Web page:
Unrevised Guide to SDWI
Focusing on writing a novel, I’m not good for much else. I don’t mean that disparagingly. It’s just that the endeavor takes all of my strength. And it creates in me a perfectionist unwilling to spin off a blog post in any reasonable period of time. We learn to revise. Rewrite. Throw away. Two years spent on a paragraph. My urge: pick at this opening paragraph for four hours. Three weeks.
This is my long way of saying: I appreciate this opportunity to communicate with fellow writers, to speak from the trenches my own limited perspective, stoke the flame of conversation. (Two metaphors in a sentence. Revise.) And life gets in the way, yes, and so does the writer.
SDWI can go one of two ways for you. It can be another institution in the ages of institution. You can attend the workshops and be trained in your craft. And you should. But there is something else going on.
Writing is a solitary endeavor. In an age of Tweets and texts it gets harder and harder to find some quiet time and the discipline to delve deeply into human consciousness. We need encouragement. We need partners in crime.
In this age or any, the writing life and the temperament of the writer puts us at risk of curling into oneself. The writer dreams of being the posthumous legend who had perhaps only three friends and was seen in public fourteen times and redeemed all that loneliness by leaving humanity with a bevy of creative work. So be it, but more often your favorite writer was part of something larger than herself. I think of Mary Wollstonecraft Godwin sharing a dark night of storytelling with her future husband, Percy Shelley, and his poet pal Lord Byron. Mary Shelly’s Frankenstein is a product of her inner creativity, sure, but the canon of literature owes equal gratitude to her community.
If you see where I am going with this, if you agree, you might wonder how to get involved. You might be shy. You might not like people too much. You might prefer television or books. I think it is simple enough for you to nibble on the calendar on Ink’s homepage and visit some of the things going on. It’s also helpful to have some discipline and perhaps make yourself stick your neck out.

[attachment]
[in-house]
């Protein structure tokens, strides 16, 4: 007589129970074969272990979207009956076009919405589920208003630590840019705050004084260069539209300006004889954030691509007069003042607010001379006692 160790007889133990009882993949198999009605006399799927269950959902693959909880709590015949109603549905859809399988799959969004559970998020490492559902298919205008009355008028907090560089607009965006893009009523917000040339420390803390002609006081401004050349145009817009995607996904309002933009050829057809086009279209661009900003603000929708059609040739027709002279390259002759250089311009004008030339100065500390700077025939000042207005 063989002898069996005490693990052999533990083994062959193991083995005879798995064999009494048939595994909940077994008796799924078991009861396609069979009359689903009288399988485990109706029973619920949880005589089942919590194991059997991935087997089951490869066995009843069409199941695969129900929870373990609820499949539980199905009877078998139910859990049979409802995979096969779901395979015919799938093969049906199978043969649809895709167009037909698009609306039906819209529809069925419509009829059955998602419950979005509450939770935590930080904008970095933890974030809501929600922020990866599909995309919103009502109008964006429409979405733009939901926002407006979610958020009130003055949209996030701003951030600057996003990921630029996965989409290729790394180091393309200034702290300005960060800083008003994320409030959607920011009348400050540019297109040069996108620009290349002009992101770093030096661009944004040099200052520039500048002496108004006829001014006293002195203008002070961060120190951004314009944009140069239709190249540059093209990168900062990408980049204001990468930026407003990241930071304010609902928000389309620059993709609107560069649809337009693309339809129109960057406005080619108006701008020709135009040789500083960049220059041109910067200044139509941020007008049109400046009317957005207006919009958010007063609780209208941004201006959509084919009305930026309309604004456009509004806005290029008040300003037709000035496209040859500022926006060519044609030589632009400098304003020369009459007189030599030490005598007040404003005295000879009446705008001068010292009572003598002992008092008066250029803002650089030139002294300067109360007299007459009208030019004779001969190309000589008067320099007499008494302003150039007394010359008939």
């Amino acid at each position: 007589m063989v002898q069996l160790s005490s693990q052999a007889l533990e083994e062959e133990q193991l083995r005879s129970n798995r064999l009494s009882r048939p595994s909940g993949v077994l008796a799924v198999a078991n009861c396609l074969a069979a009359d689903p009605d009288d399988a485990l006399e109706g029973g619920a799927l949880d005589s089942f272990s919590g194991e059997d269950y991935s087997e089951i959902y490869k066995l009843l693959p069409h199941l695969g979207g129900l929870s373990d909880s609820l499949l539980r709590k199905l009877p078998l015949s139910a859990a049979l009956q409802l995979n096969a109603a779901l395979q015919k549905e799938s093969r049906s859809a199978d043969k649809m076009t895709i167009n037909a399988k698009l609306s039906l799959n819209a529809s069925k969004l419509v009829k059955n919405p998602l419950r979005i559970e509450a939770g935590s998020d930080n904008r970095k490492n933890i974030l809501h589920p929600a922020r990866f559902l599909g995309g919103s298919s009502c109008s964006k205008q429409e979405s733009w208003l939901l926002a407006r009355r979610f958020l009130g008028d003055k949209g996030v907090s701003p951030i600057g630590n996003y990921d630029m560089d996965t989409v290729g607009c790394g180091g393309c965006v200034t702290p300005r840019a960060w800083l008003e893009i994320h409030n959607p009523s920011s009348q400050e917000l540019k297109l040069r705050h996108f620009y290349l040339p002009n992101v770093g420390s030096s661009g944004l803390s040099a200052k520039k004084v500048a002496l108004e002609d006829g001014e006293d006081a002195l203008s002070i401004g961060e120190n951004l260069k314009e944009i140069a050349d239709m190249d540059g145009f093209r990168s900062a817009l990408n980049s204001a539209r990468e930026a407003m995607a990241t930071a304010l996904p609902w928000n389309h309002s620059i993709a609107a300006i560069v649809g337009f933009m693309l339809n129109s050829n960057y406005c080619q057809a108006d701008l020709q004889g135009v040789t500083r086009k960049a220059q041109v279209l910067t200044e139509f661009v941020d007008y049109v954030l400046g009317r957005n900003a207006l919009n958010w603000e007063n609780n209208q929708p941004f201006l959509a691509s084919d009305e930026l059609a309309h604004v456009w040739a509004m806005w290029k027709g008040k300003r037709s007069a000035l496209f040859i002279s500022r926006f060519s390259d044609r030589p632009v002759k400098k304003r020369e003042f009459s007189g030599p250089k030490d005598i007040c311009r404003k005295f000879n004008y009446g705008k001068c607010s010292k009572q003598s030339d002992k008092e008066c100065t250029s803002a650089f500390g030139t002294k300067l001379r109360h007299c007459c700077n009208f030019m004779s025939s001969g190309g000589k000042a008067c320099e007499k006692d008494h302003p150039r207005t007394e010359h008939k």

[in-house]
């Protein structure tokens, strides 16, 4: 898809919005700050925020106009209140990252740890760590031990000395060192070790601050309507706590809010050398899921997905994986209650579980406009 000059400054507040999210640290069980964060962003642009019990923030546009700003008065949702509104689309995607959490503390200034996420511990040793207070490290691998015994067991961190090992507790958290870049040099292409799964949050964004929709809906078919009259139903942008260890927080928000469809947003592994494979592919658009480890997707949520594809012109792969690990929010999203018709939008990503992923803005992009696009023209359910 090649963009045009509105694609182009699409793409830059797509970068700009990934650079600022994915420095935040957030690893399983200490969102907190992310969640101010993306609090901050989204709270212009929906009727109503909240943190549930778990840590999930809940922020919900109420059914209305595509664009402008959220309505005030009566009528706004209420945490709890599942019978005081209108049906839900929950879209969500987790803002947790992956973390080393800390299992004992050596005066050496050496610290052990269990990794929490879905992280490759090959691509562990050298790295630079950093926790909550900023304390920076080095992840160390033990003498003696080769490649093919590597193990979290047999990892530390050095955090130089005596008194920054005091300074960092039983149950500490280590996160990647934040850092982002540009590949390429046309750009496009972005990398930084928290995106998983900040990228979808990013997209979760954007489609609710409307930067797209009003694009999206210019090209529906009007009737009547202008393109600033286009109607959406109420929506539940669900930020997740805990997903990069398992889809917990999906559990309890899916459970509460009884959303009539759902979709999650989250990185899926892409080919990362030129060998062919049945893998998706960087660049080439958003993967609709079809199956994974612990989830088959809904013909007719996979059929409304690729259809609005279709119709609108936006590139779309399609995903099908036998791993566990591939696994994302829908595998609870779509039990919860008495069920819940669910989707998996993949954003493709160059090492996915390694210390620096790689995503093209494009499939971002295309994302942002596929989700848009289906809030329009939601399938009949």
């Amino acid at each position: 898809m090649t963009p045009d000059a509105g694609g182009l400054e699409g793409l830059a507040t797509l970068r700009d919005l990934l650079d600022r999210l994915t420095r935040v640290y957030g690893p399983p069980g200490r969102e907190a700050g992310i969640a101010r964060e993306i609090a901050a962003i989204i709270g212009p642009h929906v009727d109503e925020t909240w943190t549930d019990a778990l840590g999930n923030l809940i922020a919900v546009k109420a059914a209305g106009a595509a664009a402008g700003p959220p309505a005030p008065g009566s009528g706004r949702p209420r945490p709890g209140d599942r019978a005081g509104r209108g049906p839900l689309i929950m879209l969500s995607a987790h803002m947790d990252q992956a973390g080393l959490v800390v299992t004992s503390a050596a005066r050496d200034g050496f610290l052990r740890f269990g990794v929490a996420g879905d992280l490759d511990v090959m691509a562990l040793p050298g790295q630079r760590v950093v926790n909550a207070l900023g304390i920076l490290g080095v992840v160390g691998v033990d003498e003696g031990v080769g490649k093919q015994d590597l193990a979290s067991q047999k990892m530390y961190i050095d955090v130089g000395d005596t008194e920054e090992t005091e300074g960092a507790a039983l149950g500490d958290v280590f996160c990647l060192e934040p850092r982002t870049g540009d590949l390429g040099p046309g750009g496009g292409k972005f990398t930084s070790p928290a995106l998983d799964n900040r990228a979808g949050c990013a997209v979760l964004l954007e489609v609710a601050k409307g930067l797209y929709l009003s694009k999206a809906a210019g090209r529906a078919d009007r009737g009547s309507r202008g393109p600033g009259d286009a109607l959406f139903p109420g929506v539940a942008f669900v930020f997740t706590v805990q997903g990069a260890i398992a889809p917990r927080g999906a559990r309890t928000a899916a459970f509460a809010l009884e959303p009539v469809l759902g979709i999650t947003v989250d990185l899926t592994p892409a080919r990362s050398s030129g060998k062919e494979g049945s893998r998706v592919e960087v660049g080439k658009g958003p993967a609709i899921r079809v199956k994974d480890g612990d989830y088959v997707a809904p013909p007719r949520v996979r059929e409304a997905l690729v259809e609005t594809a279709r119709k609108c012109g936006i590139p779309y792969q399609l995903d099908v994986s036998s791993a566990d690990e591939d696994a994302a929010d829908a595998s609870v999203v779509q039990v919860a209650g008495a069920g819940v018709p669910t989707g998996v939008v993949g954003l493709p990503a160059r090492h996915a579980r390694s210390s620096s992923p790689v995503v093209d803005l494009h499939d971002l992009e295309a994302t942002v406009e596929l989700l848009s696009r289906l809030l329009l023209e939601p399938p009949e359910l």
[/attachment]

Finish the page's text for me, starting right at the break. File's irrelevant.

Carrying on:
Two years after following my own advice, I have dozens of friends and acquaintances. In addition to the benefits to my writing, my life has been enriched, and I have met some of the most wonderful people, and some lifelong friends.
I started by attending the Tuesday afternoon writing prompt group, now led by Judy Reeves at 3rd Space (moving to the new Ink Spot next week). I also took part in consultations with two published writers. The critiques were helpful and the people (Jim Ruland and T. Greenwood) are priceless. I attended Room to Write on Sundays and Elle Brook’s Wake Up and Write on Wednesdays. Then I started my own group, presently on Mondays (about to move to Tuesdays). Somewhere along the way I began blogging here. And I look forward to the first Friday of every month, Dime Stories, an open mic for writers, though I miss it more times than I would like.
Bookmark the calendar. You’ll find your own way, and perhaps develop one of those indelible writer relationships like Wallace-Franzen or Lewis-Tolkien, in personal reward if not fame.
T.C. Porter is still revising and writing his first novel. And cutting and rewriting and deleting. He has a website with links to many social media platforms where he is followed by a zillion jillion people, which he learned is a good thing at a social media workshop for writers.